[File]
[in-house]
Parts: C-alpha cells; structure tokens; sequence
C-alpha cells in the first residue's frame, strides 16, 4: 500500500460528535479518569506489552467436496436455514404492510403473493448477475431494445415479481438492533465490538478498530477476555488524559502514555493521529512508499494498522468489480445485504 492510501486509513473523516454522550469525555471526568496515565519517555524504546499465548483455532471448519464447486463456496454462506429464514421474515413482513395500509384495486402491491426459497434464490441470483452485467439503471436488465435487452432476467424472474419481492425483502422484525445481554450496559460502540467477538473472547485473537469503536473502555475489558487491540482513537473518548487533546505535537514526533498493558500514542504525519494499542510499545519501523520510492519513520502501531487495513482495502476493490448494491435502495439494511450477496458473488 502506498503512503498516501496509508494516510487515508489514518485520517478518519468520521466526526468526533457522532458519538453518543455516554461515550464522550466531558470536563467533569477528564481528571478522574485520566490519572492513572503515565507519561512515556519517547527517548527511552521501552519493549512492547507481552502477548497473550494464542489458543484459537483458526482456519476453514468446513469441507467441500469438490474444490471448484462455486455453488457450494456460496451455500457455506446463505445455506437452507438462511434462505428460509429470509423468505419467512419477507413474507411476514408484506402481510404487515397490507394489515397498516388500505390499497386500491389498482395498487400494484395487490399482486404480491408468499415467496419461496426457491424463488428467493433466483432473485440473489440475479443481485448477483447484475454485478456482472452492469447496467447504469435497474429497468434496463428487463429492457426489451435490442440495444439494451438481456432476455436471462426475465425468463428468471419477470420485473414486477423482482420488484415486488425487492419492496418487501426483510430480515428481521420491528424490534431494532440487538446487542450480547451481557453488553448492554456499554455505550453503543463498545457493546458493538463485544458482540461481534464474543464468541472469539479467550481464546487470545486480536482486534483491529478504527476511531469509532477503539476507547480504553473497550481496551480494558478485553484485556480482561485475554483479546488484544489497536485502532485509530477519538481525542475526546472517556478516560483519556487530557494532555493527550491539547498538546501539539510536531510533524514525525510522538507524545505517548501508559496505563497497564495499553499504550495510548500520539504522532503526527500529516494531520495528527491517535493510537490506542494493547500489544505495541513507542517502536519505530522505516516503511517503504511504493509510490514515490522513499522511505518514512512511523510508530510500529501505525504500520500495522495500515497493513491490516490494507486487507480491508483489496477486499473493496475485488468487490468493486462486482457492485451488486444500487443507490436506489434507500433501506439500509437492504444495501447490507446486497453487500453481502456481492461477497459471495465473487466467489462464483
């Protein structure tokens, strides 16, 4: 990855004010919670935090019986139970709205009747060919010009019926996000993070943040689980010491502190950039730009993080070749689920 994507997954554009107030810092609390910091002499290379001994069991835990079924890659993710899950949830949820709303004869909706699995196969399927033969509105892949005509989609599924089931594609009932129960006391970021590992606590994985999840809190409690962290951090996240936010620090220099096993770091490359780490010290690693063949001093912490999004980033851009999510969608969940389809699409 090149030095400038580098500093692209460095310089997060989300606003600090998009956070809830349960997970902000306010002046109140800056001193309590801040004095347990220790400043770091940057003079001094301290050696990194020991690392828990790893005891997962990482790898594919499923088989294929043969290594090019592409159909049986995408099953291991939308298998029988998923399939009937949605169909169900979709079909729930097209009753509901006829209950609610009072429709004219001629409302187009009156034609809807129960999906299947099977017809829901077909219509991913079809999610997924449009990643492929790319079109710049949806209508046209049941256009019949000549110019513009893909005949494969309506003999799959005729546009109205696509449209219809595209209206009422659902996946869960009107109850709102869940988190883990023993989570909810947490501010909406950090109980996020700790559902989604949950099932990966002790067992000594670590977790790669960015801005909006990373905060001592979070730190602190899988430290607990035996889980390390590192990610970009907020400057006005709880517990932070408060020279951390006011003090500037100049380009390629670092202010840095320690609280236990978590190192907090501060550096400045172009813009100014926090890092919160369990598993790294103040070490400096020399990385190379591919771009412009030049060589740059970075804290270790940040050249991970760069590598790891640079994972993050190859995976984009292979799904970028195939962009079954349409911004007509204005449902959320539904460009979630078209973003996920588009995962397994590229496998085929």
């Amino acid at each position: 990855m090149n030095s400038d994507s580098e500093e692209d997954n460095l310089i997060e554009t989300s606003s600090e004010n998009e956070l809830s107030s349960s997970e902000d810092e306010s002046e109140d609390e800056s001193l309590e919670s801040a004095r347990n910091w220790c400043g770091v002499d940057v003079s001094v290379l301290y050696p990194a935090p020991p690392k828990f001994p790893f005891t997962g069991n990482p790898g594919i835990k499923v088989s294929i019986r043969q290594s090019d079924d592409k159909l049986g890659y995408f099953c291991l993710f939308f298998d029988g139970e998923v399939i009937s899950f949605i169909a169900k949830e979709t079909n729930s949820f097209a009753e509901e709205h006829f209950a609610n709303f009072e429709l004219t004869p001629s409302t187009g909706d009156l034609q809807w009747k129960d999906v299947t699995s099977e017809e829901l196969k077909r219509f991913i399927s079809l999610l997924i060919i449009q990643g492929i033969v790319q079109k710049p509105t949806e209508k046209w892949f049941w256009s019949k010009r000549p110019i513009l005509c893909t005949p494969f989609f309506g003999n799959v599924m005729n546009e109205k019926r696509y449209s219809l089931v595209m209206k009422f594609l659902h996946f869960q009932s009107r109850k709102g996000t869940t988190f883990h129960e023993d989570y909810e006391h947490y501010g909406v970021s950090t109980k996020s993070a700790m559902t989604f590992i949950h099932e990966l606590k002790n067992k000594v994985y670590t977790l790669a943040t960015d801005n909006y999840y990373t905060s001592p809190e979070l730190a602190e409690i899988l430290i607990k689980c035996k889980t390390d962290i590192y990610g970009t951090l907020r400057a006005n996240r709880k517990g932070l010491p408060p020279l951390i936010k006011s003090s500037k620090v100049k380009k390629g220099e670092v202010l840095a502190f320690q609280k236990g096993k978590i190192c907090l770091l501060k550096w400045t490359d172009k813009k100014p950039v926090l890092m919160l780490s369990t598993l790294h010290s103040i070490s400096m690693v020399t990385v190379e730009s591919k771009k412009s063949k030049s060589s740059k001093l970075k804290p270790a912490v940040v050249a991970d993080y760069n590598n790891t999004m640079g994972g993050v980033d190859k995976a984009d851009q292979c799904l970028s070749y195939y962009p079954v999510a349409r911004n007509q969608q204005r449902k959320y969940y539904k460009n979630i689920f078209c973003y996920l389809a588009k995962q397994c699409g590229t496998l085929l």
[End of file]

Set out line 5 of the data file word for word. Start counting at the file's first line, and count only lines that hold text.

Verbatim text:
């Amino acid at each position: 990855m090149n030095s400038d994507s580098e500093e692209d997954n460095l310089i997060e554009t989300s606003s600090e004010n998009e956070l809830s107030s349960s997970e902000d810092e306010s002046e109140d609390e800056s001193l309590e919670s801040a004095r347990n910091w220790c400043g770091v002499d940057v003079s001094v290379l301290y050696p990194a935090p020991p690392k828990f001994p790893f005891t997962g069991n990482p790898g594919i835990k499923v088989s294929i019986r043969q290594s090019d079924d592409k159909l049986g890659y995408f099953c291991l993710f939308f298998d029988g139970e998923v399939i009937s899950f949605i169909a169900k949830e979709t079909n729930s949820f097209a009753e509901e709205h006829f209950a609610n709303f009072e429709l004219t004869p001629s409302t187009g909706d009156l034609q809807w009747k129960d999906v299947t699995s099977e017809e829901l196969k077909r219509f991913i399927s079809l999610l997924i060919i449009q990643g492929i033969v790319q079109k710049p509105t949806e209508k046209w892949f049941w256009s019949k010009r000549p110019i513009l005509c893909t005949p494969f989609f309506g003999n799959v599924m005729n546009e109205k019926r696509y449209s219809l089931v595209m209206k009422f594609l659902h996946f869960q009932s009107r109850k709102g996000t869940t988190f883990h129960e023993d989570y909810e006391h947490y501010g909406v970021s950090t109980k996020s993070a700790m559902t989604f590992i949950h099932e990966l606590k002790n067992k000594v994985y670590t977790l790669a943040t960015d801005n909006y999840y990373t905060s001592p809190e979070l730190a602190e409690i899988l430290i607990k689980c035996k889980t390390d962290i590192y990610g970009t951090l907020r400057a006005n996240r709880k517990g932070l010491p408060p020279l951390i936010k006011s003090s500037k620090v100049k380009k390629g220099e670092v202010l840095a502190f320690q609280k236990g096993k978590i190192c907090l770091l501060k550096w400045t490359d172009k813009k100014p950039v926090l890092m919160l780490s369990t598993l790294h010290s103040i070490s400096m690693v020399t990385v190379e730009s591919k771009k412009s063949k030049s060589s740059k001093l970075k804290p270790a912490v940040v050249a991970d993080y760069n590598n790891t999004m640079g994972g993050v980033d190859k995976a984009d851009q292979c799904l970028s070749y195939y962009p079954v999510a349409r911004n007509q969608q204005r449902k959320y969940y539904k460009n979630i689920f078209c973003y996920l389809a588009k995962q397994c699409g590229t496998l085929l």